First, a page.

We’re less than a week out from the Ultimate Fighting Championship (UFC)’s second stop in Halifax, Nova Scotia, Canada (trust me, you’ll hear this more than once during the live broadcast this Sunday). The promotion’s last Maritime visit was back in October of 2014 for Fight Night 54 (headlined by Rory MacDonald versus Tarec Saffiedine). Having long been a fan of Mixed Martial Arts, I fell in love with the UFC back in the single digit pay-per-view days, and watching guys like Dan Severn, Royce Gracie and Tank Abbott compete in legendary one-night tournaments. When the opportunity came to take in my first UFC event, I leapt at the chance, and rounded up some friends and procured tickets.
I will tell you this, whether watching UFC cards at home, or down at the bar with like-minded fight fans, attending in person is an entirely different experience. First and foremost, if you don’t take into account the length of time you are going to spend in the arena, then it could seem like a long evening/early morning. With Fight Night 54, the majority of the fights went the distance and were left in the hands of the judges, so there were few fights that lasted less than a round, which can make for a longer event. It wasn’t even the fact that there were few stoppages, it was the crowd’s conditioning that really played a big part the first time around.
One of the big stories going into the weekend was the fact that local fighter Chris Kelades was a last minute addition to the card, and the electricity during his fight was palpable. The crowd ooohed and ahhhed with every punch and kick that was landed and, for the entire 15-minute fight, the crowd was on the edge of their seats. The only downside was that this was the third fight of the night (first of the televised preliminary card) and, as the night wore on, it was clear that the audience had either gassed out early, or the dreaded adrenaline dump occurred and we all needed a nap. Either way, the crowd in attendance was not prepared for a marathon night of fights, and I think it showed.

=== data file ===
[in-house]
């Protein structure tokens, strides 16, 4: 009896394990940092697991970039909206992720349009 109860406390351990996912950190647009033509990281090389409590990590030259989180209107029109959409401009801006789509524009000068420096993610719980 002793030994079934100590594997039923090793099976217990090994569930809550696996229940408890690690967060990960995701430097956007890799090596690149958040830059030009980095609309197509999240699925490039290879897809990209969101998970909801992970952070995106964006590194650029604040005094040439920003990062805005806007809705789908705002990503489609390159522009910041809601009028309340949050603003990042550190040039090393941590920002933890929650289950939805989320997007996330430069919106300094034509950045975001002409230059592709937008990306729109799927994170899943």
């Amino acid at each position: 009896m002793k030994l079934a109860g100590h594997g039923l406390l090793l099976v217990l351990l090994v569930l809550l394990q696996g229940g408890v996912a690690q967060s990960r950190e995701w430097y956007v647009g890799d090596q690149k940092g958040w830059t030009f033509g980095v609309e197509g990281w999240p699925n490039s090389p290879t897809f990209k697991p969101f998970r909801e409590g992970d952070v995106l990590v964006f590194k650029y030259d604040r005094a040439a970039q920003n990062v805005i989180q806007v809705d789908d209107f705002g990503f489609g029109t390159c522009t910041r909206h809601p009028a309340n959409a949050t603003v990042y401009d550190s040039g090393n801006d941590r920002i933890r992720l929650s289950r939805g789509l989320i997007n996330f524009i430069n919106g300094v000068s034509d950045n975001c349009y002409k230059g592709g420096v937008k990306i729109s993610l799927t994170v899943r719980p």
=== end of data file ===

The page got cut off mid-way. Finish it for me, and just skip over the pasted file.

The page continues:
When you get to the arena, be prepared for a marathon, and not a sprint. It’s a fantastic treat to walk in and see the Octagon just sitting in the middle of the Scotiabank Centre, and when the night kicks off, it’s a fun experience. It’s certainly different, as you don’t get to see all of the content between the bouts, or the banter between Jon Anik and Brian Stann, but you certainly get an appreciation for their ability to ignore the flurry of activity, and the roar of the crowd which is swirling around them. To add to the atmosphere, the UFC has a DJ providing a soundtrack for those in attendance, and the fact that none of this makes it to air is impressive.
Truer words have never been spoken in the UFC than “Card is Subject to Change”. Much like other professional sports, the UFC is no stranger to injuries, and Fight Night 105 is not immune to those changes. When the return to Halifax was announced, the feature fight was set to pit Junior Dos Santos against Stefan “Skyscraper” Struve, however a back injury to Struve left Dos Santos without an opponent, ultimately led to him being pulled from the Halifax card, and eventually landed him a title fight opposite Heavyweight champ Stipe Miocic in May at UFC 211. Earlier this month Liz Carmouche was forced to pull out of Fight Night 105, and Gina Mazany was tapped to replace her. As we’re less than a week away, the card should be pretty well set, but we’ll have a better idea after Saturday afternoon’s weigh-ins.
If you haven’t secured tickets already, there’s still time left to do so. For fans of the UFC, it’s a great time to see some Mixed Martial Arts action live and in person. Visit Ticket Atlantic to order your seats, and be there Sunday night for the UFC’s second Maritime visit, and to support our local East Coast fighters on the card.